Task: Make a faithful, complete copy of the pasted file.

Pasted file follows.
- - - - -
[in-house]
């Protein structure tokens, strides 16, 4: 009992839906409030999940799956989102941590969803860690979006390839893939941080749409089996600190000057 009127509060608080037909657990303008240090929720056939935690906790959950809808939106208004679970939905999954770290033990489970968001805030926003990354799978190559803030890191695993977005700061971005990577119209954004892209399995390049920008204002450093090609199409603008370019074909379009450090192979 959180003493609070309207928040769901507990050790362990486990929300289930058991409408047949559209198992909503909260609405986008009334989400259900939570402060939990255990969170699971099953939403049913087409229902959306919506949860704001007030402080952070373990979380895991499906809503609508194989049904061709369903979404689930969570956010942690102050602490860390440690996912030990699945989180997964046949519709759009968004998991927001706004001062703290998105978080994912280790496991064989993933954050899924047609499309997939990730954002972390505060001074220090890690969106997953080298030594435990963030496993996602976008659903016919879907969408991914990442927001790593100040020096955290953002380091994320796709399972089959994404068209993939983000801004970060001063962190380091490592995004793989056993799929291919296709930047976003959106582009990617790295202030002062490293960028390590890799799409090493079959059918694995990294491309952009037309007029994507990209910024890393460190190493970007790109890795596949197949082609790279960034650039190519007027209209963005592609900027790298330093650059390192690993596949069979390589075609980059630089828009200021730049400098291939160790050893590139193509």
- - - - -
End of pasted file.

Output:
[in-house]
């Protein structure tokens, strides 16, 4: 009992839906409030999940799956989102941590969803860690979006390839893939941080749409089996600190000057 009127509060608080037909657990303008240090929720056939935690906790959950809808939106208004679970939905999954770290033990489970968001805030926003990354799978190559803030890191695993977005700061971005990577119209954004892209399995390049920008204002450093090609199409603008370019074909379009450090192979 959180003493609070309207928040769901507990050790362990486990929300289930058991409408047949559209198992909503909260609405986008009334989400259900939570402060939990255990969170699971099953939403049913087409229902959306919506949860704001007030402080952070373990979380895991499906809503609508194989049904061709369903979404689930969570956010942690102050602490860390440690996912030990699945989180997964046949519709759009968004998991927001706004001062703290998105978080994912280790496991064989993933954050899924047609499309997939990730954002972390505060001074220090890690969106997953080298030594435990963030496993996602976008659903016919879907969408991914990442927001790593100040020096955290953002380091994320796709399972089959994404068209993939983000801004970060001063962190380091490592995004793989056993799929291919296709930047976003959106582009990617790295202030002062490293960028390590890799799409090493079959059918694995990294491309952009037309007029994507990209910024890393460190190493970007790109890795596949197949082609790279960034650039190519007027209209963005592609900027790298330093650059390192690993596949069979390589075609980059630089828009200021730049400098291939160790050893590139193509």